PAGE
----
Renovation, Restoration & Preservation
In the mid-1990s, the Museum embarked upon a capital campaign and the building was restored to reveal its long hidden architectural features and the many literary quotations that decorate the windows, walls and fireplaces. A new glass-roofed conservatory now provides an elevator and ground-level entrance for visitors with limited mobility. All public areas of the building are now air conditioned for the benefit of both our visitors and our collection. The Museum continues to act as the steward of this building which is listed on both the State and National Registers of Historic Buildings. In partnership with the Borough of Madison and the Morris County Historic Preservation Trust, there is currently an on-going restoration and renovation project that will ensure this magnificent building with continue to grace the downtown for generations to come.

METC Historical Sign
The building’s interior appeals to the finer senses, soothes and interestes the wearied mortal until all sense of the outer world has departed; to be allowed to pass inside the gated enclosure and handle the beautiful bindings, turn the righly decorated leaves of the rows and rows of books is equivalent to being turned loose amid countless brilliant gems and precious stones.D. Willis James in a letter to the Editor of the Madison Eagle, September 28, 1900

Literary Quotations

The James Library building is full of intricate stained glass windows with quotations. Preview the windows, or see if you can find them all in the museum!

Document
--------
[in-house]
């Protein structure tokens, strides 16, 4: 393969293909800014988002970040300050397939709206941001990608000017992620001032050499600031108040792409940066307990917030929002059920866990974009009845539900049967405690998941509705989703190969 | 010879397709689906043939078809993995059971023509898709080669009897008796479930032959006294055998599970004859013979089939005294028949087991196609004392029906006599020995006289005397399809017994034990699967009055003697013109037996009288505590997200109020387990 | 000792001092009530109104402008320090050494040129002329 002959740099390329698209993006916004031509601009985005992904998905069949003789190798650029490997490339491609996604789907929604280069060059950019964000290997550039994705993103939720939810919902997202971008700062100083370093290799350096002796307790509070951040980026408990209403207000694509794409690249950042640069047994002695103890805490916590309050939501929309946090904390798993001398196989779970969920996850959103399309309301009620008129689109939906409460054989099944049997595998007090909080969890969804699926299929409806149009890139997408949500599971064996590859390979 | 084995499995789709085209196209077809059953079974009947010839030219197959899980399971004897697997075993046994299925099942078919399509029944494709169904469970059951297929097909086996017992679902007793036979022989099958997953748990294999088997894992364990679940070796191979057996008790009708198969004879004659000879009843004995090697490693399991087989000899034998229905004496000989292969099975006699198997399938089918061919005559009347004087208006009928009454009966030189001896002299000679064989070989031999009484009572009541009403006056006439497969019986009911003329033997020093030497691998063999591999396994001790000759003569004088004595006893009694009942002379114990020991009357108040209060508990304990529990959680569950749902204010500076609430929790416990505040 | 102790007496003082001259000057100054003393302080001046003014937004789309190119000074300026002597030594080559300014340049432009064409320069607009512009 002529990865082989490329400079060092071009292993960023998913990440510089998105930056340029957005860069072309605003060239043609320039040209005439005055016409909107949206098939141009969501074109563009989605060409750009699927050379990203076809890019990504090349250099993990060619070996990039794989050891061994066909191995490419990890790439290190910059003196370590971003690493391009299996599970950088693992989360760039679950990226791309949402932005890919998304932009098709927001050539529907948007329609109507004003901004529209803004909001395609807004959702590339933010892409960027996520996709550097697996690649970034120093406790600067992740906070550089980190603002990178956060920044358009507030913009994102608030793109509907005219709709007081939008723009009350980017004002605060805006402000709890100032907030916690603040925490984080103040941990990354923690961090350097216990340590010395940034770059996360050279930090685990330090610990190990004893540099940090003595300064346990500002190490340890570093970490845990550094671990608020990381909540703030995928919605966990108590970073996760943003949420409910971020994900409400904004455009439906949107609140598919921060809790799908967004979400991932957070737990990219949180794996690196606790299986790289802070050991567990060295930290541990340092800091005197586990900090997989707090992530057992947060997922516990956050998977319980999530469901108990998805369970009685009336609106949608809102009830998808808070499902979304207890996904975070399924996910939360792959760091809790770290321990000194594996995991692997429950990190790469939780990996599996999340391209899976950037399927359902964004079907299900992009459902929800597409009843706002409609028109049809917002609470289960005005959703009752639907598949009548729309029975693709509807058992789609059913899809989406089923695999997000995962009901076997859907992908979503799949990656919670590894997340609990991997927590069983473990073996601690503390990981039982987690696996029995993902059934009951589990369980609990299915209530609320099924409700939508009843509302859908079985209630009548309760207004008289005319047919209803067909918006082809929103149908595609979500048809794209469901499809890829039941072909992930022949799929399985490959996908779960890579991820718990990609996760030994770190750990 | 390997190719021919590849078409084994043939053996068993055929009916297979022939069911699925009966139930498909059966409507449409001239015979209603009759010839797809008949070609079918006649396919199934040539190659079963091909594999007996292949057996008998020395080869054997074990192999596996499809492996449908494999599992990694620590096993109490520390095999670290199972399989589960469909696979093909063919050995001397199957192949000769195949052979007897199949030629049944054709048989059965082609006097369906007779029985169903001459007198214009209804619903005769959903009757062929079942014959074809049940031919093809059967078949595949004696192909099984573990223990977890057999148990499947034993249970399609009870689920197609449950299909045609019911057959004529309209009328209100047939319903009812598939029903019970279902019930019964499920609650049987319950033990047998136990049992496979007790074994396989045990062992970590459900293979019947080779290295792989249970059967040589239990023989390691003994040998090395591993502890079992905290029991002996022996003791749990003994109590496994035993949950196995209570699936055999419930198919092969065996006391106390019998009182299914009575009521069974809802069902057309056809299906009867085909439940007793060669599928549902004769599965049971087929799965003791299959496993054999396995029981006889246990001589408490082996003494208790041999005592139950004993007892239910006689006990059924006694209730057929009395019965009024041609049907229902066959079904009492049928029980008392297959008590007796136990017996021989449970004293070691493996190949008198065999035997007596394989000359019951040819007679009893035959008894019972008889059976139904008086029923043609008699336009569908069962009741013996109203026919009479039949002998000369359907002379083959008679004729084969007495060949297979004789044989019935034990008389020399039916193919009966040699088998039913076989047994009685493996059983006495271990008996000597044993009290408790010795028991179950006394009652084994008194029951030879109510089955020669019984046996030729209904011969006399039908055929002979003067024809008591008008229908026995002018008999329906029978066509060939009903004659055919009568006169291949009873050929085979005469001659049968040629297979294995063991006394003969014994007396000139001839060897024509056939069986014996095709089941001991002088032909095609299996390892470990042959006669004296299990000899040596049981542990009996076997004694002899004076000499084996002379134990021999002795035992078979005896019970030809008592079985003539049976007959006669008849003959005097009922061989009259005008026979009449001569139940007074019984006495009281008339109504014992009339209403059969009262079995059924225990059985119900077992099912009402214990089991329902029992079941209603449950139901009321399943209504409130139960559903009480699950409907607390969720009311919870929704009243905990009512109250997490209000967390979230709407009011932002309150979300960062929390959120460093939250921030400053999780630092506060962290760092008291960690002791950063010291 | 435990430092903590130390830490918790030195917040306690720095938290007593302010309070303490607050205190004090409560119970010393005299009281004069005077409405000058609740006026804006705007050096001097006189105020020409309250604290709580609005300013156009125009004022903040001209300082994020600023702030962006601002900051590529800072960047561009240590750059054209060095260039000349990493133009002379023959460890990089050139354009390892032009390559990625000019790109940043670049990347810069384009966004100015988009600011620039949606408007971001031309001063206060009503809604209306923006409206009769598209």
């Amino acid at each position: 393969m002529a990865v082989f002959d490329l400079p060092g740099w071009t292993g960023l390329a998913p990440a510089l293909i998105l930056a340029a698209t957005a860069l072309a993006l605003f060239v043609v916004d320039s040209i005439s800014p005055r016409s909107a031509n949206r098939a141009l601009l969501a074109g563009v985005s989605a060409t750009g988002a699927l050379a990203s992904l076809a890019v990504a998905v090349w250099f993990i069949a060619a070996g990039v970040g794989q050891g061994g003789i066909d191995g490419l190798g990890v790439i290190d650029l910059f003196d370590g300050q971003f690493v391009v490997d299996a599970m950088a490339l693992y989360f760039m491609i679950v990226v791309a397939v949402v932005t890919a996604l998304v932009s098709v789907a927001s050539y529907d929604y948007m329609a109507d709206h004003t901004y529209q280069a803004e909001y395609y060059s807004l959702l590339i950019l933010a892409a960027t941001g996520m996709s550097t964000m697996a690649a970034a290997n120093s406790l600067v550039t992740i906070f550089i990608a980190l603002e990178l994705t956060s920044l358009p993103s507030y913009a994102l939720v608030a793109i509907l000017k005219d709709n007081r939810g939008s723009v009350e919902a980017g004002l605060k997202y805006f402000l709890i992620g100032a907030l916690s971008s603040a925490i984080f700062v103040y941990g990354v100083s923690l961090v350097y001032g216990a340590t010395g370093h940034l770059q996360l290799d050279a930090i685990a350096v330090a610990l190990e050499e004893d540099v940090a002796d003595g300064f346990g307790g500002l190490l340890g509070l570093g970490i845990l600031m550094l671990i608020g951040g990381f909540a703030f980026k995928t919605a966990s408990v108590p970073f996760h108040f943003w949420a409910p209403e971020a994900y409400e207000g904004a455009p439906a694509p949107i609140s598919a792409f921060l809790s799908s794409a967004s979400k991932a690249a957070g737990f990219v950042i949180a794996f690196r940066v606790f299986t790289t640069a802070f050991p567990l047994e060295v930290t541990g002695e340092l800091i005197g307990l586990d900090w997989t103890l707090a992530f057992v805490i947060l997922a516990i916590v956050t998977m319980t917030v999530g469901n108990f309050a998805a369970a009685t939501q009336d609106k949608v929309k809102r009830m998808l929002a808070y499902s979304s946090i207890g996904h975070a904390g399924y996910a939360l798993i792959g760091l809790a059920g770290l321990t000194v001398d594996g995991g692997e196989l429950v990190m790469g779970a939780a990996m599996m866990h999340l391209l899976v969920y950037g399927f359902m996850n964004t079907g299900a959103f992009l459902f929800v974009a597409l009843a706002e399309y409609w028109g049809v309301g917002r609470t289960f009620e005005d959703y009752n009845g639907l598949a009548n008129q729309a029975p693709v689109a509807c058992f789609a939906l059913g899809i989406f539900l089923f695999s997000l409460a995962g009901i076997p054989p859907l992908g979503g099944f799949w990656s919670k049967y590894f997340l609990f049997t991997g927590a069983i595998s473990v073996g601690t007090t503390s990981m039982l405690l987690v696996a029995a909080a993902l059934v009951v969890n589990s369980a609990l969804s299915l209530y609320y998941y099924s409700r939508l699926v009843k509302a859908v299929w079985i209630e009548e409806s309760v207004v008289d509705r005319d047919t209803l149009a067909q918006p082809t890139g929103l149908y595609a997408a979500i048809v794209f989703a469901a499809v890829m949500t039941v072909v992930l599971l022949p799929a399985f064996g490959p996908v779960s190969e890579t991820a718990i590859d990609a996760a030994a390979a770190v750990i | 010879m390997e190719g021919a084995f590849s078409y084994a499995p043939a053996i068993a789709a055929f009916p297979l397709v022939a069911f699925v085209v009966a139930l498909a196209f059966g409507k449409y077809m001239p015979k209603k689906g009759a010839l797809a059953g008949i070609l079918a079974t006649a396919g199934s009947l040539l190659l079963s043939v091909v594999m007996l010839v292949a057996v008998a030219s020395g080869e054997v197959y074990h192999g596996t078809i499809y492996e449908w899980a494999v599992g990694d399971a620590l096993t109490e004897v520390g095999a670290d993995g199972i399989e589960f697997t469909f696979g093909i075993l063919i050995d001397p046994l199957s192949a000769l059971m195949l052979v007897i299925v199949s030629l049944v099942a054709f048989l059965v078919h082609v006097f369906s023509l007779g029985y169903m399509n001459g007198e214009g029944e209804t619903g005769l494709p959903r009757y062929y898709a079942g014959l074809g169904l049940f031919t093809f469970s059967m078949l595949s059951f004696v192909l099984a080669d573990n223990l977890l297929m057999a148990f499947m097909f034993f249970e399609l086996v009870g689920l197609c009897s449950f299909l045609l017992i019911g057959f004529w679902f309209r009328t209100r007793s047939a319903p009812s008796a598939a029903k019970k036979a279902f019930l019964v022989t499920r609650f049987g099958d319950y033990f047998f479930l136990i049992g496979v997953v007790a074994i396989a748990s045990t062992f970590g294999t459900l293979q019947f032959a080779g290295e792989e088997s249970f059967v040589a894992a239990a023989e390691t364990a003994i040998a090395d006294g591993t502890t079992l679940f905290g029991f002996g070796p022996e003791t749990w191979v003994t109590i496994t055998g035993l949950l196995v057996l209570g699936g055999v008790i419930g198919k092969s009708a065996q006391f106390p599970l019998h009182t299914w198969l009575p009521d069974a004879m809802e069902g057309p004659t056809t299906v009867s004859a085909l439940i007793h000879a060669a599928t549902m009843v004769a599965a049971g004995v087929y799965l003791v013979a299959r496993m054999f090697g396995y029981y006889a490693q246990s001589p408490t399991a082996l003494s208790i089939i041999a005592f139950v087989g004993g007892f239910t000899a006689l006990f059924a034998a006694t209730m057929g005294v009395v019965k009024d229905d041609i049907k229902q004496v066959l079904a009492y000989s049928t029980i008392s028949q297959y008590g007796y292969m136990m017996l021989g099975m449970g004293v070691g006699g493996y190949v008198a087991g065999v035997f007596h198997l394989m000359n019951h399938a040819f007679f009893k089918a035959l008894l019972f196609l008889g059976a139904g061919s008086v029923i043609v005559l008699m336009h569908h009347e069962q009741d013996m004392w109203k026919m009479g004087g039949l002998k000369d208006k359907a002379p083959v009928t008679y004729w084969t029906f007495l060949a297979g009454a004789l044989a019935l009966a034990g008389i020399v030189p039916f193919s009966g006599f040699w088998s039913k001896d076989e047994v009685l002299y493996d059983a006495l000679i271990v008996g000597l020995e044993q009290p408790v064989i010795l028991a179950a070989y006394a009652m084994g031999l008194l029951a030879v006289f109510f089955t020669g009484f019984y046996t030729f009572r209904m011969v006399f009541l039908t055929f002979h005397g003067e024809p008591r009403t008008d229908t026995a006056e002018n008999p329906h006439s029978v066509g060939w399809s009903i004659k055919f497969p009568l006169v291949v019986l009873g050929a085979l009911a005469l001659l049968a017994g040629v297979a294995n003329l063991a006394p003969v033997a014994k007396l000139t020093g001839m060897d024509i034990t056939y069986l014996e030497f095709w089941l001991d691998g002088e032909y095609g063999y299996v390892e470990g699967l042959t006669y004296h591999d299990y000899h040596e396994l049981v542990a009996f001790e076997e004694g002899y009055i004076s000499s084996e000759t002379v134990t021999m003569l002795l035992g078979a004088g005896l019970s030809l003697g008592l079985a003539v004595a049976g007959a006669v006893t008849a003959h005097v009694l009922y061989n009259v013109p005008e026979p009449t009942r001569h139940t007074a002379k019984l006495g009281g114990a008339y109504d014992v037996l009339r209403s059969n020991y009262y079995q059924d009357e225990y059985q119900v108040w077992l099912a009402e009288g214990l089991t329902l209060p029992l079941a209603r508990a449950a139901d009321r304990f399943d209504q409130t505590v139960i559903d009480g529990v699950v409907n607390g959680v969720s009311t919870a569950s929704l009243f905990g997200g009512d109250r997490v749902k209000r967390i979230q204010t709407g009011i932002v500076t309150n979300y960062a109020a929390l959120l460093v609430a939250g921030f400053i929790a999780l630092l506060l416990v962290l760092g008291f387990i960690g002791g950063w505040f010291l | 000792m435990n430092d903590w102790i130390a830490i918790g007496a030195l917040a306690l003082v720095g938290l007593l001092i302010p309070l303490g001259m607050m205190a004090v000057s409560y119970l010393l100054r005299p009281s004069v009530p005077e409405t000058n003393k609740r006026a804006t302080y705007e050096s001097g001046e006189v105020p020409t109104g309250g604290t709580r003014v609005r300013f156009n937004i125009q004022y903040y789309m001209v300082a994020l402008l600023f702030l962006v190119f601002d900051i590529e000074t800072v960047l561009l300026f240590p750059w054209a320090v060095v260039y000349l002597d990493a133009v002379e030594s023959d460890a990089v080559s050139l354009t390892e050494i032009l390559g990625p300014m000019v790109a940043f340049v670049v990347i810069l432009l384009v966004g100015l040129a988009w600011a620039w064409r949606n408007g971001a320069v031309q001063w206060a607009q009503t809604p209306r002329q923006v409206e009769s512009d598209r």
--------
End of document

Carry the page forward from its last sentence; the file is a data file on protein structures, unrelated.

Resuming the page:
Historic Photos of the James Library Building

Architectural Details

BUILDING TRIVIA

  • 20+ foot high ceilings
  • 7 chandeliers
  • 250 light bulbs on opening day
  • 56 stained glass windows
  • 3 fireplaces
  • Glass floor in the gallery
  • Rare stencilled and hand painted brick interior walls
  • Vault for valuable papers and holdings
  • Literary quotations on walls, windows and fireplaces (details)

The building originally had second set of stairs leading to the mezzanine. It was removed, and the bridge installed, sometime after 1948.

The Librarian’s office had a window overlooking the entrance. The circulation desk ran across the archway leading to the stacks.

Features include:

  • vaulted ceilings
  • stained glass windows
  • stenciled and painted brick interiors
  • elaborate fireplaces
  • carved stone and wood detailing
  • a tower housing a working
    1899 Seth Thomas clock.

Architectural style: Richardsonian Romanesque Revival

Architects: Brigham & Adden, Boston

Decoration & Windows: A.D. Cutter Co., Boston

Woodwork: Jeremiah O’Brien

Bookstacks: Fenton Art Metallic Co., Jamestown, N.Y.

Chandeliers: Cassidy & Son, New York

Electrician: Edward Feisch

Mason: John V. Corbett, Madison

Plumbing: Edward L .Cook

Roof & Slate Work: John Farquhar, Boston

Iron work: V. Hedden, Newark, N.J.

Clock: Seth Thomas, N.Y.

Superintendent: C.E. Cook, Madison

Cost (building & lot, 1900): $65,000

Opened to public: May 30, 1900, 10:00 a.m.